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Ancient Germanic given names origin of various Dutch surnames

The case of Wolf, Vink and Vos

Tags: Genealogy

THE HAGUE - Many Dutch families have - so it seems at first - surnames borrowed from animals and birds. This may be true of clans with names such as De Hond or Kiviet but not necessarily so for those with Kat, Vink or Vos.

People at times wonder why so many Dutch surnames have a name association with those of animals. There are no easy answers for this but it will help to know how surnames came into being. Experts - in Dutch ‘naamkundigen’ - generally agree that fixed modern identities often have their origin in days when nicknames increasingly were used to distinguish certain individuals from others with similar given names as in Jan de Lange (Tall John) and Jan de Korte (Short John). The same principle applies to early monarchs and noblemen: Pepin the Short, Charles the Hammer, Philip the Beautiful and William the Taciturn. This also is true with identities based on geographic origins such as villages, farms, houses and businesses (the latter often displayed a sign - in Dutch ‘uithangbord’).

Such nicknames also could have resulted from an incident contemporaries remembered for its unusal circumstances or for an association to something that stuck in the collective mind of townsmen. Does the name Kiviet (Lapwing in English) originate with a speedwalker (he walks like a lapwing, is a Dutch saying to indicate a person who moves along at a fast clip) or perhaps a fascination with the annual spring search for lapwing eggs, a long tradition in the Lowlands? Or was there yet another reason? Centuries-old vital statistics’ records in certain cases may hold clues, stating the name of, for example, Jan Jansens ‘bijgenaamd’ (nicknamed) Kiviet or provide other clues to end a guessing game.

Other surnames may well originate in the custom to use animal names in those of taverns, inns and homes, a tradition still observed. What to think of ‘De Hongerige Wolf,’ Het Dorstige Hert,’ Het Vergulde Zwijn,’ ‘De Bonte Hond,’ ‘De Koningsvogel,’ or ‘De Getemde Leeuw.’ It does not require much imagination to conclude that residents of such places would be known as De Wolf, De Hond, Vogel or De Leeuw.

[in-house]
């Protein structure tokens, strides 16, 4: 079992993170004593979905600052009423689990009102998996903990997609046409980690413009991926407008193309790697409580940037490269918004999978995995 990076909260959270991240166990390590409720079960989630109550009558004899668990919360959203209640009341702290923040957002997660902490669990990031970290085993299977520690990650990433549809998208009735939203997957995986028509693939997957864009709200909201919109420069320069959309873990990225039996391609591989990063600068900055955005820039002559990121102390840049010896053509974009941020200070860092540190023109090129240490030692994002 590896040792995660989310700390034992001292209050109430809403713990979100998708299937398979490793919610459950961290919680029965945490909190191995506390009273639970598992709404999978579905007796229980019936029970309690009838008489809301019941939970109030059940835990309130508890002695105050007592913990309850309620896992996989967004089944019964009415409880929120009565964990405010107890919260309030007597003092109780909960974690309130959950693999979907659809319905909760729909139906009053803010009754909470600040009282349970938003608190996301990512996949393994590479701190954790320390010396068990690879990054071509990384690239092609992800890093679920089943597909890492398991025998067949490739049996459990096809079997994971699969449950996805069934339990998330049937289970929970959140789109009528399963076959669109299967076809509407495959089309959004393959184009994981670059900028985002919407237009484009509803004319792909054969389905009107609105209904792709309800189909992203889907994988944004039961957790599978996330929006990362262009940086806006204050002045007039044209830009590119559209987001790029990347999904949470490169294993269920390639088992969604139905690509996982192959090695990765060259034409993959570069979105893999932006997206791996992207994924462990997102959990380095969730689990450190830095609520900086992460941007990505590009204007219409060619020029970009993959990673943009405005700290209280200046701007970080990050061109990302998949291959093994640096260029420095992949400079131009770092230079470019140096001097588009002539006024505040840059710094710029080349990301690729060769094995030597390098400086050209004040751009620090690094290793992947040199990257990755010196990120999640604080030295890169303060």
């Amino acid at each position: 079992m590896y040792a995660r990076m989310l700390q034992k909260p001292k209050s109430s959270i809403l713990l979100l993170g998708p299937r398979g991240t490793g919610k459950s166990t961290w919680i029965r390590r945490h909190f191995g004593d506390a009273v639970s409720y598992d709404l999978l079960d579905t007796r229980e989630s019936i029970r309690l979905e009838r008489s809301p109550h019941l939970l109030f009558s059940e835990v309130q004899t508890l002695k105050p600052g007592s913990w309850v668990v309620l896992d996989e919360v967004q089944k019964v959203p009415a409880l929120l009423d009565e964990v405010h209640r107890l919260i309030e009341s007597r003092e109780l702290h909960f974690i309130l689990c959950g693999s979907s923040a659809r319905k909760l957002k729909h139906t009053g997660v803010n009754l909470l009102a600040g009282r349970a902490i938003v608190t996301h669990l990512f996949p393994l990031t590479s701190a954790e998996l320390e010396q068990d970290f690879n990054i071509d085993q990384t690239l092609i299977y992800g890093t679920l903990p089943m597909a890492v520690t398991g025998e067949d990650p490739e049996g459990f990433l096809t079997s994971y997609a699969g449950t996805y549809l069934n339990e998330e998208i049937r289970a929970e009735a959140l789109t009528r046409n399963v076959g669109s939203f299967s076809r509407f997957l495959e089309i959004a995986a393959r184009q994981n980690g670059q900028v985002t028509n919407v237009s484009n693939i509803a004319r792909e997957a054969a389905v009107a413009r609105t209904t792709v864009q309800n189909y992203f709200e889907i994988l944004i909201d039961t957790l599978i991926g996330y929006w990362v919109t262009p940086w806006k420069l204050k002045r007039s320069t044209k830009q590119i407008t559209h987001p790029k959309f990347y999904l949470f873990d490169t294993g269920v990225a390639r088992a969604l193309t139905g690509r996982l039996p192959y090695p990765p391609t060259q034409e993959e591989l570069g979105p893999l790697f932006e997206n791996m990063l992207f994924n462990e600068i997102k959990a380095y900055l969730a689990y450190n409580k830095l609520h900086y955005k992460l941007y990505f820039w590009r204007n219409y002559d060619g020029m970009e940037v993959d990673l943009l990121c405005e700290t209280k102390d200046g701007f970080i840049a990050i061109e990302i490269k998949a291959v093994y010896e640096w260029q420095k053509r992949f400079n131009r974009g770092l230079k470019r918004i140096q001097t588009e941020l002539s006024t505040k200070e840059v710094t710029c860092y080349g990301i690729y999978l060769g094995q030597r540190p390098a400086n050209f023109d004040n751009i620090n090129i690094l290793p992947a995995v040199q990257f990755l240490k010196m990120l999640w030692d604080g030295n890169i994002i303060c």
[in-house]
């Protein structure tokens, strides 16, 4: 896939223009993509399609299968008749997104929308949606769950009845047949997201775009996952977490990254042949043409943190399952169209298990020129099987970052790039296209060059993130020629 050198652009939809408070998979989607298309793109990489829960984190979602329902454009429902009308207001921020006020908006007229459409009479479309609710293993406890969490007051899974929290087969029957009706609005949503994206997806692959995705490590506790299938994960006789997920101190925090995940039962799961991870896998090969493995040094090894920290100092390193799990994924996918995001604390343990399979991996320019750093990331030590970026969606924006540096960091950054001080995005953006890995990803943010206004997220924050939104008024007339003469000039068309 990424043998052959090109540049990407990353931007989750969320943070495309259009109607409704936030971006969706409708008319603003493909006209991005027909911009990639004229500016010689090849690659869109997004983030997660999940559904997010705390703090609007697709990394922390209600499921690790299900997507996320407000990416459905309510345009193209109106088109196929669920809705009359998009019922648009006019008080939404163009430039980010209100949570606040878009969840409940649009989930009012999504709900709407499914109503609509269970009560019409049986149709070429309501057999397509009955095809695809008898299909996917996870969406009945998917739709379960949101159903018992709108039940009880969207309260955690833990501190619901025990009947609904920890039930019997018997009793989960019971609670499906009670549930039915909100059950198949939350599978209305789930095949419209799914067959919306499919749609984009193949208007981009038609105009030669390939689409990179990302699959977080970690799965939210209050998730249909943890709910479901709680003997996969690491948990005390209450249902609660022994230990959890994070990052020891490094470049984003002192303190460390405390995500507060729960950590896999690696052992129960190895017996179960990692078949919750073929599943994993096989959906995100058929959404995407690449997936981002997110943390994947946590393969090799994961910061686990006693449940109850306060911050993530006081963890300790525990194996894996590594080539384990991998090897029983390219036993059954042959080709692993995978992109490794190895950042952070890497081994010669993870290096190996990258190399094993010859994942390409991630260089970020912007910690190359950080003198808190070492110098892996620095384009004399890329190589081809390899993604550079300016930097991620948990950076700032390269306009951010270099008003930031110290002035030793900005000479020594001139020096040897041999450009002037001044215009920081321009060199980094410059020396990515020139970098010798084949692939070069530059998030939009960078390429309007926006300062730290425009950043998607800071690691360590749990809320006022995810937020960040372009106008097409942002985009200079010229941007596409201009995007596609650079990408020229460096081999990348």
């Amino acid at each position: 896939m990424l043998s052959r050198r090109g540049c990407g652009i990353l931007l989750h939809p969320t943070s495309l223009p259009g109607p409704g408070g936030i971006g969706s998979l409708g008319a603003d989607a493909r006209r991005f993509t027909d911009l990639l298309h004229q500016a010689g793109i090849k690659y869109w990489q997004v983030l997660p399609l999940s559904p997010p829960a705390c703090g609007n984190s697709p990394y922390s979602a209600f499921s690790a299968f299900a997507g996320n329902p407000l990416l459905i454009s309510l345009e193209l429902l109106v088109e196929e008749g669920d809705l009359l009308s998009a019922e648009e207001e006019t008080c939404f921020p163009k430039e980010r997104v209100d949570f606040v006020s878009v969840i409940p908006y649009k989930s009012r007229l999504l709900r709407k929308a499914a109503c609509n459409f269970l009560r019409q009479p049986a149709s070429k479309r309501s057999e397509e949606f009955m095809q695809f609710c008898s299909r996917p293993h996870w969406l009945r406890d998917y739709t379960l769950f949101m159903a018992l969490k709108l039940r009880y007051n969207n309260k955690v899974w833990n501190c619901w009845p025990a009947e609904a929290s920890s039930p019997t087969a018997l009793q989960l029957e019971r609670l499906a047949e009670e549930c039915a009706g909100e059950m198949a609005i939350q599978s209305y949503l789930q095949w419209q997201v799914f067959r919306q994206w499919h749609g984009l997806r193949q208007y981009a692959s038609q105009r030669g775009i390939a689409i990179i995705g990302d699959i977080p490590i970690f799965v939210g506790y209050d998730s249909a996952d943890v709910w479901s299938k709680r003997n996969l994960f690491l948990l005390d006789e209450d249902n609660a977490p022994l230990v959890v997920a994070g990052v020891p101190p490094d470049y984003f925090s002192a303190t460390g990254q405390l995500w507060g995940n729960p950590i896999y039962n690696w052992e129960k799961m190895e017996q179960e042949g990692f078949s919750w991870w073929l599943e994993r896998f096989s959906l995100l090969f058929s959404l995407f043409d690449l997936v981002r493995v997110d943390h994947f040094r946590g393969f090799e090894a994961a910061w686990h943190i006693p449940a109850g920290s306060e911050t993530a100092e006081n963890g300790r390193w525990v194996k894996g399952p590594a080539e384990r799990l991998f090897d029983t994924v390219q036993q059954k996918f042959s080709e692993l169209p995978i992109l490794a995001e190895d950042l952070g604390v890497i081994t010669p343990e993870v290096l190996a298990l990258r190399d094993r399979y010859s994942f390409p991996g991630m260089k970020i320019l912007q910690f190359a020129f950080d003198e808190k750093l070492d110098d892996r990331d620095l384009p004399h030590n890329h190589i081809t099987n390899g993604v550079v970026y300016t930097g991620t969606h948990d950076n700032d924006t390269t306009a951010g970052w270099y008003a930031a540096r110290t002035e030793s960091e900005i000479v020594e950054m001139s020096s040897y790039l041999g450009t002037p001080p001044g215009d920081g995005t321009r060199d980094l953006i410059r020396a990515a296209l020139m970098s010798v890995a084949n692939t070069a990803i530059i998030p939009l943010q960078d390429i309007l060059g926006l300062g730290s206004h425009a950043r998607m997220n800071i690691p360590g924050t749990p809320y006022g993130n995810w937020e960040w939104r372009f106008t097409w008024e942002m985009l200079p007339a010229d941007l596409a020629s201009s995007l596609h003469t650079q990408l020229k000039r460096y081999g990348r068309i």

However, names such as Vos and Wolf also could be derived from Germanic given names (a minority in Dutch tradion) such as Vosse and Wolf(hart). A similar type of given name is Cat or Kat. Already long in disuse, the name has a Celtic origin.

The surname Vink - popularly often associated with the finch (in Dutch ‘vink’) bird variety could also have derived from the given name Finke - likely has more to do with a type of commercially substandard, light peat found in many areas in the Netherlands. Someone named Vink therefore could hail from a field or area with such soil. The fact the syllable is used so often and widely in placenames would lend credence to that theory; as for example in Vink (both in LB & ZH), Vinkebrug (NH), Vinkeveen (UT), Vinkenbuurt (NH & OV), Vinkenga (FR), Vinkel, Vinkeloord, Vinkenberg, Vinkenbroek (all in NB), Vinkenisse (ZL), Vinkhuizen (GR), Vinkwijk (GL), Vinkepas and Vinkeslag (LB).

The range of possibilities with name origins goes beyond the obvious by todays standards. Certain is that names like Cat, Finke, Vosse and Wolf and the use of storefront signs have a long history, helping shape an identity for many people.